RetroMania Wrestling Review: Boys Club Nostalgia
Few wrestling games are thought of as fondly as WWF Wrestlefest, a 1991 arcade game from Technos Japan. Between improving on the visual fidelity and sound quality of WWF Superstars and getting worldwide distribution, Wrestlefest was a hit that helped shape wrestling in video games for generations to come.
Some 30 years later, RetroMania Wrestling from Retrosoft Wrestling is a sequel to WWF Wrestlefest, trading the necessity of a bulky cabinet for a gamepad and Steam account. The WWF license has been replaced by the National Wrestling Association and House of Hardcore, and a cavalcade of today's wrestlers are the new would-be arcade heroes.
A follow-up three decades overdue, RetroMania Wrestling celebrates modern pro wrestling through the pixel art and sound of yesteryear. As a throwback to when the best way to settle a grudge was using an arcade cabinet, it lays a strong foundation, but as a showcase of contemporary professional wrestling, it leaves something to be desired.
RetroMania Wrestling Review: Boys Club Nostalgia
Two single-player modes are available in RetroMania Wrestling, each offering its own distinct narrative.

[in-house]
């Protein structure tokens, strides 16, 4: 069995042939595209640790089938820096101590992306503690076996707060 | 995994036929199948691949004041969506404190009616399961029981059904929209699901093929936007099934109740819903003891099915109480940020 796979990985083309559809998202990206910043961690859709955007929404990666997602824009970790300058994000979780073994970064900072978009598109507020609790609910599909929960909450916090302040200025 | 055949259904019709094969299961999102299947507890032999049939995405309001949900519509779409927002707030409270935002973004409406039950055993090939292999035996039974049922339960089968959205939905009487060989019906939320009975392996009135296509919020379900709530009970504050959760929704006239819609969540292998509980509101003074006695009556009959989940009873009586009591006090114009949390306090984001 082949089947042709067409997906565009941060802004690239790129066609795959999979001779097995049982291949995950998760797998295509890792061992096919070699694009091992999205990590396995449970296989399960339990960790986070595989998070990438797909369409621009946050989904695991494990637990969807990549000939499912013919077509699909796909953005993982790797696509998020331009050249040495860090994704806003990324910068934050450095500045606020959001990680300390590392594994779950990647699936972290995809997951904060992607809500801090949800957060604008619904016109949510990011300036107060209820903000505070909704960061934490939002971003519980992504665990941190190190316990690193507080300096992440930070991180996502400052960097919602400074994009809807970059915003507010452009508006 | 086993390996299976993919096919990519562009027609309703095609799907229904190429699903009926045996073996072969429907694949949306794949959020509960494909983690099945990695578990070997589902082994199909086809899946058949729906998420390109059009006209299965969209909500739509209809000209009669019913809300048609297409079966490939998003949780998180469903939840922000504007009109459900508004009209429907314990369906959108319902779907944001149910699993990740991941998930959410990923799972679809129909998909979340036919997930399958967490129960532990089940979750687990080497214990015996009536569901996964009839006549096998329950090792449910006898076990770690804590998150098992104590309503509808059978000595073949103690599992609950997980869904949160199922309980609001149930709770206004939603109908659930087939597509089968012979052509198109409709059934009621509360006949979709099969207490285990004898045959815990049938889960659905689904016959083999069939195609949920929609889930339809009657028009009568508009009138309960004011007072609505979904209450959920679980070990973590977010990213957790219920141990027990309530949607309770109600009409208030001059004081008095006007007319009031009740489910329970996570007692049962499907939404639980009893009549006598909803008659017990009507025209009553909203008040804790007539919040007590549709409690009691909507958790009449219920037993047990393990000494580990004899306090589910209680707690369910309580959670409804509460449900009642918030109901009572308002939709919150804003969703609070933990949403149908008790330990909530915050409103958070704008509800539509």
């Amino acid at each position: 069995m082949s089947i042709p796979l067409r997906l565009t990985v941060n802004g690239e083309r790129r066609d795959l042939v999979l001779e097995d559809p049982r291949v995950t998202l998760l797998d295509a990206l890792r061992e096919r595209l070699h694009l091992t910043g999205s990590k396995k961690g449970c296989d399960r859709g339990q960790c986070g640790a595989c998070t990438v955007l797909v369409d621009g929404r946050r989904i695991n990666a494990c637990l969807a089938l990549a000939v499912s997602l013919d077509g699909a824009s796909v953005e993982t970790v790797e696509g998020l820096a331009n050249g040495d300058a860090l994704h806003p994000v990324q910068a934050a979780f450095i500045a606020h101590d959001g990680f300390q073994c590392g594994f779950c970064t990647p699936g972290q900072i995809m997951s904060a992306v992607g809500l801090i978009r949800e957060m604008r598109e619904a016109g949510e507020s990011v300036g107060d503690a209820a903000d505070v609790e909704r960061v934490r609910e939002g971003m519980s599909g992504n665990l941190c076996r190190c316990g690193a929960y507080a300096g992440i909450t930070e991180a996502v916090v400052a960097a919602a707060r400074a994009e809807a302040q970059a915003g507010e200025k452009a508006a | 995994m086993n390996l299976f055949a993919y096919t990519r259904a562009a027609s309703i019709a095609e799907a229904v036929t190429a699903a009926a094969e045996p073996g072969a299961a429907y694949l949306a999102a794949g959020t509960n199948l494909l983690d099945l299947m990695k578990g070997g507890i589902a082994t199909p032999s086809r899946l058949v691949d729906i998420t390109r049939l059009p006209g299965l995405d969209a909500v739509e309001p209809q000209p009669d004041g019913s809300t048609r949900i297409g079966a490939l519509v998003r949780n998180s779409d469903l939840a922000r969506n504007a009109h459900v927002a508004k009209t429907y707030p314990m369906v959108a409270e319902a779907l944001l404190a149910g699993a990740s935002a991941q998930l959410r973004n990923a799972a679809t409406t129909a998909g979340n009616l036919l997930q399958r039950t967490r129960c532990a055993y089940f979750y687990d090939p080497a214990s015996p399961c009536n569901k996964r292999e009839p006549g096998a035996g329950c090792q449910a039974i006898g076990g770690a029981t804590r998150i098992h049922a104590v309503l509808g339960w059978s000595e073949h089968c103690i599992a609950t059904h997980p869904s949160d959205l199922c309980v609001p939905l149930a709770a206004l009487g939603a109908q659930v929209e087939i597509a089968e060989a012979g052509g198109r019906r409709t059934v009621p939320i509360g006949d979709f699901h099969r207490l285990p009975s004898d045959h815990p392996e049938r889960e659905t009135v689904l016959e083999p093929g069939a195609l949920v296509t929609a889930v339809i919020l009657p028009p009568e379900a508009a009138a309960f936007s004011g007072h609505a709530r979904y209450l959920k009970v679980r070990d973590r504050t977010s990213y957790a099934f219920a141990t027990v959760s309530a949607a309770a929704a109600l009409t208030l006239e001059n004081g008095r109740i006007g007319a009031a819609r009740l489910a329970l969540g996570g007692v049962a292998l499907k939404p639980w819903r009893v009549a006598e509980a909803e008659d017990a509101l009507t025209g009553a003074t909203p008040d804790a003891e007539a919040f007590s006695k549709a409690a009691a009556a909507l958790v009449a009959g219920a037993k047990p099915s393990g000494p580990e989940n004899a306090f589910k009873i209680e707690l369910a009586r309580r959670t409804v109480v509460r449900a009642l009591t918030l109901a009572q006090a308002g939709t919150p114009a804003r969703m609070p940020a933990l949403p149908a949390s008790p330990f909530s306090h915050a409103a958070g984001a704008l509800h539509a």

In Story Mode, you guide Johnny Retro (based on WWE superstar John Morrison) through a dramatic comeback following a career-threatening injury at the hands of Zack Sabre Jr. Once he's completed rehabilitation, Retro hits the road, traveling to territories in the United States and around the world for his chance at revenge. Stylized versions of Matt Cardona (previously Zack Ryder in WWE), Jeff Cobb, hardcore legend Tommy Dreamer, and many others make appearances along the way, either teaming up with or challenging Johnny across the various shows.
Matches use three movesets; weak, medium, and strong. Landing hits requires good timing and no small amount of button-bashing to win grappling contests for bigger moves. There is a tutorial, but like its forebears, RetroMania is best understood through trial by fire, trying out combinations against wrestlers in actual matches.
It can be frustrating having the standard AI pull off suplexes and other combos that seem impossible, but once you start to understand the overall rhythm, elaborate techniques become a gratifying cinch. Eventually, dwindling your opponent's stamina for the 1-2-3 is but a forgone conclusion, at which point you can dial up the difficulty.
Short animated cut-scenes break up story encounters, where Retro talks to other wrestling figures in a kayfabe-like environment where everyone is their in-ring personas. Names and faces, such as Dave Meltzer of the Wrestling Observer, pop up to help further the plot, and you occasionally have choices about alliances or your next adversary that affect your proceeding matches and create some replayability.
If you aren’t much for melodrama, the second mode, 10 Pounds of Gold, lets you choose your wrestler in a bid to defeat Nick Aldis for the NWA Worlds Heavyweight Championship, one of the oldest belts still in active competition.